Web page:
In October, I will hit the ripe old age of fifty. While some may cringe at hitting the half-century mark, I am simply happy to be above ground and in reasonable condition. For all I have been through that in itself is a miracle. If life’s a journey, not a destination, then I’m somewhere in the middle of the journey and curious to know what’s around the corner.
One thing that has become clearer as the years pass is that information and technology have completely permeated and engulfed human life. Information overload. How can you possibly keep up with the news and all the changes in the world? Is this information and junk cluttering our mind and our space necessary? How can we progress if we are so busy processing the information we have no time to use it?
Thirty-five to forty years ago, there was no internet, no cable TV, no HBO, Showtime or ESPN. There were only four channels, ABC, NBC, CBS, and PBS. VHS and Betamax were engaged in a format war and there were no compact discs, DVDs, iTunes, iPhones, smart phones, digital cameras, or digital downloads. Cellular phones were the size of a shoebox and only the most important or rich had them. It cost ten cents to make a call on a payphone and people still wrote letters on beautiful stationery where penmanship was valued and etiquette was expected. Nowadays, when you get an email you're lucky if there's a hello or goodbye or if you're even referred to by your name.
Call up your bank or internet service provider and you may find it difficult to reach a human being. Instead, you're asked to press a number to coincide with what you need, then another number and maybe even another. If you're lucky you'll hear, "Please press zero for an operator," at the beginning of your call. Call Pizza Hut and you're asked question after question when all you really want is a pepperoni pizza! McDonald's feels it necessary to ask if you want to super size your order. At Starbucks where they're trained to up sell, if you order an apple juice instead of, "That will be $3.00 sir," you get, "Would you like a coffee with that? How about a banana muffin?" I understand it's good business but if I want something else I'll ask for it. I don't need someone kissing my ass and adding to my clutter all in the name of the dollar.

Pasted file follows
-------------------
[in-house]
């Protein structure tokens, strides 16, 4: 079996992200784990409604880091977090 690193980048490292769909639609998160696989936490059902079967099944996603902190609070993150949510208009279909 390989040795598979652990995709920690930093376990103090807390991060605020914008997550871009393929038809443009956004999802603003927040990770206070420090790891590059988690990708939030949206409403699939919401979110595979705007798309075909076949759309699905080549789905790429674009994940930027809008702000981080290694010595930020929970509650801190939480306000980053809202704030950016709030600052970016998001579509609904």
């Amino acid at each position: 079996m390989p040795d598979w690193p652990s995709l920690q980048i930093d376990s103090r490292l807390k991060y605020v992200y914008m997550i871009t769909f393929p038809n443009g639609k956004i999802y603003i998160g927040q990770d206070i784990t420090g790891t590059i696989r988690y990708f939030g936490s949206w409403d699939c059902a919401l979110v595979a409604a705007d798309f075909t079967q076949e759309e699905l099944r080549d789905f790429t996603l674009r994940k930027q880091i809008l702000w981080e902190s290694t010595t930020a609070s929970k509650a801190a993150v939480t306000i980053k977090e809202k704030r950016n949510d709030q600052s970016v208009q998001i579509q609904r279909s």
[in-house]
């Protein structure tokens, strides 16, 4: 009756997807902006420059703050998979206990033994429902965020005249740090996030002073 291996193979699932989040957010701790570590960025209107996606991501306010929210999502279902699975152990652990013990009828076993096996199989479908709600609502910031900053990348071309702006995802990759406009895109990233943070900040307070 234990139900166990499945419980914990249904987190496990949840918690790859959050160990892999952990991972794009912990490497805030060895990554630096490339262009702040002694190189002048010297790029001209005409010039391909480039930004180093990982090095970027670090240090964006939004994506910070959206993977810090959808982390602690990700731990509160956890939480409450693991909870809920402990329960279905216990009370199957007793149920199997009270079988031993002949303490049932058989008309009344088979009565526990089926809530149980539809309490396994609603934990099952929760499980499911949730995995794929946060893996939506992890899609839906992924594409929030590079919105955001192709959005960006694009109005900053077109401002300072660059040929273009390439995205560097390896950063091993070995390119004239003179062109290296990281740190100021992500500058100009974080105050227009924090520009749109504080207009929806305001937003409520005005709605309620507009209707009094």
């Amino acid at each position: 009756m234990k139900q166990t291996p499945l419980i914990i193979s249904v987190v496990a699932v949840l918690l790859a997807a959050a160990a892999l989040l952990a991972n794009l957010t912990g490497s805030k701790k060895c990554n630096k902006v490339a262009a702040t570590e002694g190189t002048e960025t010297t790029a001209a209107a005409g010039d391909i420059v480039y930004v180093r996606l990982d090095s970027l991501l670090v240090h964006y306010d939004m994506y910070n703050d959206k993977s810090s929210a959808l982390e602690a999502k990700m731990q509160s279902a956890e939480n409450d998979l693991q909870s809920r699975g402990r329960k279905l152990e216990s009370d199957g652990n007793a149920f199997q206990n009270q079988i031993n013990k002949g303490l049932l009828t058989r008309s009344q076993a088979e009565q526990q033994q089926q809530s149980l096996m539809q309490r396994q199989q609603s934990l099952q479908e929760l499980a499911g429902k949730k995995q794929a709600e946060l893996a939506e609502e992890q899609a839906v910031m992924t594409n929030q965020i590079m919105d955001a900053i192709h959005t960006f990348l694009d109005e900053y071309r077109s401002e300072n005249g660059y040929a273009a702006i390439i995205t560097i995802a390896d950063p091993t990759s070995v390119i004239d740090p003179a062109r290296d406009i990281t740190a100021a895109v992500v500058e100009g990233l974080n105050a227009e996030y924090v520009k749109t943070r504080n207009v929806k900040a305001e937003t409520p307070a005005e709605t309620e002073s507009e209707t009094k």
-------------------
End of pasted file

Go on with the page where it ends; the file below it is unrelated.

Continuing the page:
Approximately 2.3 billion people now have access to the internet and over 5 billion have a cellular phone subscription. The printed newspaper, magazines and even books are quickly becoming outdated and there are 500+ cable channels. If you want news, there are literally hundreds, if not thousands of options. Everyone needs to make choices in life but too much of a good thing inhibits happiness and growth.
Before moving to Thailand, I sold off my belongings and packed what remained in two bags, a suitcase and a backpack. One held my clothes, the other my compact discs and miscellaneous junk. What a feeling. I had money in my pocket (and in the bank), no one to tell me what I could or could not do, no job to go to every day, and I could go where I wanted, when I wanted. I was unencumbered by life and by stuff. For a brief period, I was truly free.
After living here a few years and getting married, then having two children, this changed. Marriage and children have a way of complicating life. Now it is time to get back to those old days when life was less complicated. I have decided to trim the fat and live a more simple life. I believe the word used today is minimalism. I prefer simplify, however, it doesn’t much matter what word you use for the end goal is the same; remove the clutter and make life less complicated.
Thanks to the Hand, Foot, and Mouth disease that has quickly become a problem here in Bangkok schools, my two children are home for the next few days. Today and tomorrow have been deemed cleaning days and they have already been informed it is time to say goodbye to all of their unused toys collecting dust. My own closet is full of clothes, shoes, ties, and socks, many of which I never use, there are papers in my office that have not been read in years, and I could get rid of many of my books and never give them a second thought. In short, I am going to sell, throw or giveaway what I view as unnecessary and see what remains. Then I will whittle away until satisfied.
There were far fewer choices in the past but somehow, even without the internet and social media, HBO, Amazon or iTunes, people managed. I think we will manage too.
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